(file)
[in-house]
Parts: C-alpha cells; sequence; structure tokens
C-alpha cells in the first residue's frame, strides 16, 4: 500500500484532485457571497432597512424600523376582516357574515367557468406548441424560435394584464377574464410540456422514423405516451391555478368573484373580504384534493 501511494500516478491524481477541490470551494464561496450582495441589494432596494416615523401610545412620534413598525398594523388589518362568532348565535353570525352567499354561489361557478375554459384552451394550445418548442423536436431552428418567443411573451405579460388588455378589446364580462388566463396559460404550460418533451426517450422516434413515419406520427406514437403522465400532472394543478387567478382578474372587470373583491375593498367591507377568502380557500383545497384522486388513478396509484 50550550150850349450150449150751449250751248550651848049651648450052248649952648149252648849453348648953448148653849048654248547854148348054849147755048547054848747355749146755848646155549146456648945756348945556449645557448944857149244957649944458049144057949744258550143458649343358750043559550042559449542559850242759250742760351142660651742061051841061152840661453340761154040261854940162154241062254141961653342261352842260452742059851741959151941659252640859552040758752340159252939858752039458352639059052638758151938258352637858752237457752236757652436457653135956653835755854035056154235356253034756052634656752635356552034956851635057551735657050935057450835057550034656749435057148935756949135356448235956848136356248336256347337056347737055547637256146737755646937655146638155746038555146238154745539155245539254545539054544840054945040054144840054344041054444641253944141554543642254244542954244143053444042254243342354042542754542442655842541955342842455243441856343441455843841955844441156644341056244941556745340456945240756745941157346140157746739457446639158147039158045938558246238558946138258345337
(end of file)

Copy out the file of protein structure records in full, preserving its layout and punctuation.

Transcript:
[in-house]
Parts: C-alpha cells; sequence; structure tokens
C-alpha cells in the first residue's frame, strides 16, 4: 500500500484532485457571497432597512424600523376582516357574515367557468406548441424560435394584464377574464410540456422514423405516451391555478368573484373580504384534493 501511494500516478491524481477541490470551494464561496450582495441589494432596494416615523401610545412620534413598525398594523388589518362568532348565535353570525352567499354561489361557478375554459384552451394550445418548442423536436431552428418567443411573451405579460388588455378589446364580462388566463396559460404550460418533451426517450422516434413515419406520427406514437403522465400532472394543478387567478382578474372587470373583491375593498367591507377568502380557500383545497384522486388513478396509484 50550550150850349450150449150751449250751248550651848049651648450052248649952648149252648849453348648953448148653849048654248547854148348054849147755048547054848747355749146755848646155549146456648945756348945556449645557448944857149244957649944458049144057949744258550143458649343358750043559550042559449542559850242759250742760351142660651742061051841061152840661453340761154040261854940162154241062254141961653342261352842260452742059851741959151941659252640859552040758752340159252939858752039458352639059052638758151938258352637858752237457752236757652436457653135956653835755854035056154235356253034756052634656752635356552034956851635057551735657050935057450835057550034656749435057148935756949135356448235956848136356248336256347337056347737055547637256146737755646937655146638155746038555146238154745539155245539254545539054544840054945040054144840054344041054444641253944141554543642254244542954244143053444042254243342354042542754542442655842541955342842455243441856343441455843841955844441156644341056244941556745340456945240756745941157346140157746739457446639158147039158045938558246238558946138258345337